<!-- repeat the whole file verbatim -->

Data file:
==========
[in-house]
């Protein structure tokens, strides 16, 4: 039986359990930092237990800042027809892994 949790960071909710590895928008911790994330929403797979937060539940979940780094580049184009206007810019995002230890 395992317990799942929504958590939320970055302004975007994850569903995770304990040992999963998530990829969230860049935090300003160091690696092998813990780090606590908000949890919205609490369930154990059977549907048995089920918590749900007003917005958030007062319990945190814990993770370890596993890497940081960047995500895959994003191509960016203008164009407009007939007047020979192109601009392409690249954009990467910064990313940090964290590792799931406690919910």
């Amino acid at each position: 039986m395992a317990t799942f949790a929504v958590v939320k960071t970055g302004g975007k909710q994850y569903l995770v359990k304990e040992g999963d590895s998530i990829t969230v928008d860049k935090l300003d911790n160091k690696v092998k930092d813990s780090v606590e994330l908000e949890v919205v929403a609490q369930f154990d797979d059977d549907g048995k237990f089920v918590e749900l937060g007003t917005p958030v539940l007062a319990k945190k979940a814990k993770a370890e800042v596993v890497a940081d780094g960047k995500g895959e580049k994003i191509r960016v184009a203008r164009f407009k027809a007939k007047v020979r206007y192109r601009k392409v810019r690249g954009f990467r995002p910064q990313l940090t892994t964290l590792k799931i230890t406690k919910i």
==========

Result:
[in-house]
């Protein structure tokens, strides 16, 4: 039986359990930092237990800042027809892994 949790960071909710590895928008911790994330929403797979937060539940979940780094580049184009206007810019995002230890 395992317990799942929504958590939320970055302004975007994850569903995770304990040992999963998530990829969230860049935090300003160091690696092998813990780090606590908000949890919205609490369930154990059977549907048995089920918590749900007003917005958030007062319990945190814990993770370890596993890497940081960047995500895959994003191509960016203008164009407009007939007047020979192109601009392409690249954009990467910064990313940090964290590792799931406690919910």
């Amino acid at each position: 039986m395992a317990t799942f949790a929504v958590v939320k960071t970055g302004g975007k909710q994850y569903l995770v359990k304990e040992g999963d590895s998530i990829t969230v928008d860049k935090l300003d911790n160091k690696v092998k930092d813990s780090v606590e994330l908000e949890v919205v929403a609490q369930f154990d797979d059977d549907g048995k237990f089920v918590e749900l937060g007003t917005p958030v539940l007062a319990k945190k979940a814990k993770a370890e800042v596993v890497a940081d780094g960047k995500g895959e580049k994003i191509r960016v184009a203008r164009f407009k027809a007939k007047v020979r206007y192109r601009k392409v810019r690249g954009f990467r995002p910064q990313l940090t892994t964290l590792k799931i230890t406690k919910i």